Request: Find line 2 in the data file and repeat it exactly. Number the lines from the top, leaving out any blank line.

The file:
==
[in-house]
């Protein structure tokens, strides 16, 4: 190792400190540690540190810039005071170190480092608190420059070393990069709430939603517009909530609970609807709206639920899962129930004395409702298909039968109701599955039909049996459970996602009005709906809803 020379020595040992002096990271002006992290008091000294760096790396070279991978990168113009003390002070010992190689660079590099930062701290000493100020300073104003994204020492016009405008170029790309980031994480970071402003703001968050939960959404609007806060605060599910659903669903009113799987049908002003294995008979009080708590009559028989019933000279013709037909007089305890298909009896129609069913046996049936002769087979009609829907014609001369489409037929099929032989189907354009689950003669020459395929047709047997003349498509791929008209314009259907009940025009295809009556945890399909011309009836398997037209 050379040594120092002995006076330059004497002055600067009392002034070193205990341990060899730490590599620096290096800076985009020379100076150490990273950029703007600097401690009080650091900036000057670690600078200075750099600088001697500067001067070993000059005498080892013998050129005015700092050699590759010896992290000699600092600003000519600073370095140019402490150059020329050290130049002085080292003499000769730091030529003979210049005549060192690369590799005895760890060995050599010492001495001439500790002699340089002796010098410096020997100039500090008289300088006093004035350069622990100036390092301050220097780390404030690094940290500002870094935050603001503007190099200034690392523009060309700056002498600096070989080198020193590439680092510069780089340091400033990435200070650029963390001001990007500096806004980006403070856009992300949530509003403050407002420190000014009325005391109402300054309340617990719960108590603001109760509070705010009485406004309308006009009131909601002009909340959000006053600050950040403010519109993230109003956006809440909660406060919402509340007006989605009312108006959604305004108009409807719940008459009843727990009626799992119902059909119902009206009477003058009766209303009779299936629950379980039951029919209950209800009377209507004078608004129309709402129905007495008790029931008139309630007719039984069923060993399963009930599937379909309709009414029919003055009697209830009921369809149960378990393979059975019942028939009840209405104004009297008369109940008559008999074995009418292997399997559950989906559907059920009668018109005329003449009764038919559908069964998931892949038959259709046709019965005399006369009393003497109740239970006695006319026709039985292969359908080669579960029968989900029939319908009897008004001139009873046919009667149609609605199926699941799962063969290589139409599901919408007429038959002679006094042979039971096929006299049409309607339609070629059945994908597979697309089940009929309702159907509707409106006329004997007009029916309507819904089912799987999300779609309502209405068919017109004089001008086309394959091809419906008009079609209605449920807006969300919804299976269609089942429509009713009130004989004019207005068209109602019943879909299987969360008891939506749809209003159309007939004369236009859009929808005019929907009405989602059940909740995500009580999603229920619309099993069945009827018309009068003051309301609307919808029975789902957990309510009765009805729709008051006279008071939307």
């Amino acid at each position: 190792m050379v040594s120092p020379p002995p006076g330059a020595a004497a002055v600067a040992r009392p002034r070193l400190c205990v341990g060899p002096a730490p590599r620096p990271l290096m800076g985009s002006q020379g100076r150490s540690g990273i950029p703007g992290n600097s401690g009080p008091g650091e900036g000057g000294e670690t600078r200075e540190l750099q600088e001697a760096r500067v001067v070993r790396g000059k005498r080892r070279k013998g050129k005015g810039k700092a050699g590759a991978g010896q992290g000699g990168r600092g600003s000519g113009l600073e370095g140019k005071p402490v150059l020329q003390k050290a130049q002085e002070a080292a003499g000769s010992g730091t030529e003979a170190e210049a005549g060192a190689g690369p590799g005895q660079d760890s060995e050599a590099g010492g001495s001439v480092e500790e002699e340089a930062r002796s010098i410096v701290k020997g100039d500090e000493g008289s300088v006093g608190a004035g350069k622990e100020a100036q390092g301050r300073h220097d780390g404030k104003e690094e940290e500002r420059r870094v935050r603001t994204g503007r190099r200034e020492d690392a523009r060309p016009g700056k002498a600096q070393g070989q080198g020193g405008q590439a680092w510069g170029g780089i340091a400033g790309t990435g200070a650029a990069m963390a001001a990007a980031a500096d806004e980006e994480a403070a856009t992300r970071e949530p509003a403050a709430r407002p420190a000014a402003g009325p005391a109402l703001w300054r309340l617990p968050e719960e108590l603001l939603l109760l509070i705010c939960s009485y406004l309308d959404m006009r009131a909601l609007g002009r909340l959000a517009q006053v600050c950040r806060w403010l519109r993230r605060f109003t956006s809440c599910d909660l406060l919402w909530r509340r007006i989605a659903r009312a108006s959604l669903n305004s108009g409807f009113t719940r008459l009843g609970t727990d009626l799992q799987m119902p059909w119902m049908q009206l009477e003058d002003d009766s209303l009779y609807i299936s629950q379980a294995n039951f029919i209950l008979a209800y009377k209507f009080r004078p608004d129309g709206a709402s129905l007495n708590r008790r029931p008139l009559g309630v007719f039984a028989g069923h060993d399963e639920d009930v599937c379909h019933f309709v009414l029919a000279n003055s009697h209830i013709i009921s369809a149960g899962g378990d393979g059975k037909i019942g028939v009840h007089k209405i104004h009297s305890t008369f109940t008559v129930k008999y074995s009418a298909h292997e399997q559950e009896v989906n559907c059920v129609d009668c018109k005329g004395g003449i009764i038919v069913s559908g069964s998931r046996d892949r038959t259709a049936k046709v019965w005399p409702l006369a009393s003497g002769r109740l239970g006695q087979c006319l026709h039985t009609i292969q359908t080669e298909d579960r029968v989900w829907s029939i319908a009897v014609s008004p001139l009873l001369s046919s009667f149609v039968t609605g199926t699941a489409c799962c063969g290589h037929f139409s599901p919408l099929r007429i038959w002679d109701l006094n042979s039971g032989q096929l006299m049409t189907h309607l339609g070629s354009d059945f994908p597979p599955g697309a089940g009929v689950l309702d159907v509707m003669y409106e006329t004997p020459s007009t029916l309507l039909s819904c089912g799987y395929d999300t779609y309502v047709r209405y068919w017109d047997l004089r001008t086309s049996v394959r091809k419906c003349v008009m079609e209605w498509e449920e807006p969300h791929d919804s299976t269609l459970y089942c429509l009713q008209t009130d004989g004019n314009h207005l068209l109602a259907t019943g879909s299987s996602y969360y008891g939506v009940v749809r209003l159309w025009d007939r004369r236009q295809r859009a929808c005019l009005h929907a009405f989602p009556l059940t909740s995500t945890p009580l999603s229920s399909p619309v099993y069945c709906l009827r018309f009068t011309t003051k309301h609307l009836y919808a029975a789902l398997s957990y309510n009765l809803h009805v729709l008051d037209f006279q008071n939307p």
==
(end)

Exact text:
């Protein structure tokens, strides 16, 4: 190792400190540690540190810039005071170190480092608190420059070393990069709430939603517009909530609970609807709206639920899962129930004395409702298909039968109701599955039909049996459970996602009005709906809803 020379020595040992002096990271002006992290008091000294760096790396070279991978990168113009003390002070010992190689660079590099930062701290000493100020300073104003994204020492016009405008170029790309980031994480970071402003703001968050939960959404609007806060605060599910659903669903009113799987049908002003294995008979009080708590009559028989019933000279013709037909007089305890298909009896129609069913046996049936002769087979009609829907014609001369489409037929099929032989189907354009689950003669020459395929047709047997003349498509791929008209314009259907009940025009295809009556945890399909011309009836398997037209 050379040594120092002995006076330059004497002055600067009392002034070193205990341990060899730490590599620096290096800076985009020379100076150490990273950029703007600097401690009080650091900036000057670690600078200075750099600088001697500067001067070993000059005498080892013998050129005015700092050699590759010896992290000699600092600003000519600073370095140019402490150059020329050290130049002085080292003499000769730091030529003979210049005549060192690369590799005895760890060995050599010492001495001439500790002699340089002796010098410096020997100039500090008289300088006093004035350069622990100036390092301050220097780390404030690094940290500002870094935050603001503007190099200034690392523009060309700056002498600096070989080198020193590439680092510069780089340091400033990435200070650029963390001001990007500096806004980006403070856009992300949530509003403050407002420190000014009325005391109402300054309340617990719960108590603001109760509070705010009485406004309308006009009131909601002009909340959000006053600050950040403010519109993230109003956006809440909660406060919402509340007006989605009312108006959604305004108009409807719940008459009843727990009626799992119902059909119902009206009477003058009766209303009779299936629950379980039951029919209950209800009377209507004078608004129309709402129905007495008790029931008139309630007719039984069923060993399963009930599937379909309709009414029919003055009697209830009921369809149960378990393979059975019942028939009840209405104004009297008369109940008559008999074995009418292997399997559950989906559907059920009668018109005329003449009764038919559908069964998931892949038959259709046709019965005399006369009393003497109740239970006695006319026709039985292969359908080669579960029968989900029939319908009897008004001139009873046919009667149609609605199926699941799962063969290589139409599901919408007429038959002679006094042979039971096929006299049409309607339609070629059945994908597979697309089940009929309702159907509707409106006329004997007009029916309507819904089912799987999300779609309502209405068919017109004089001008086309394959091809419906008009079609209605449920807006969300919804299976269609089942429509009713009130004989004019207005068209109602019943879909299987969360008891939506749809209003159309007939004369236009859009929808005019929907009405989602059940909740995500009580999603229920619309099993069945009827018309009068003051309301609307919808029975789902957990309510009765009805729709008051006279008071939307």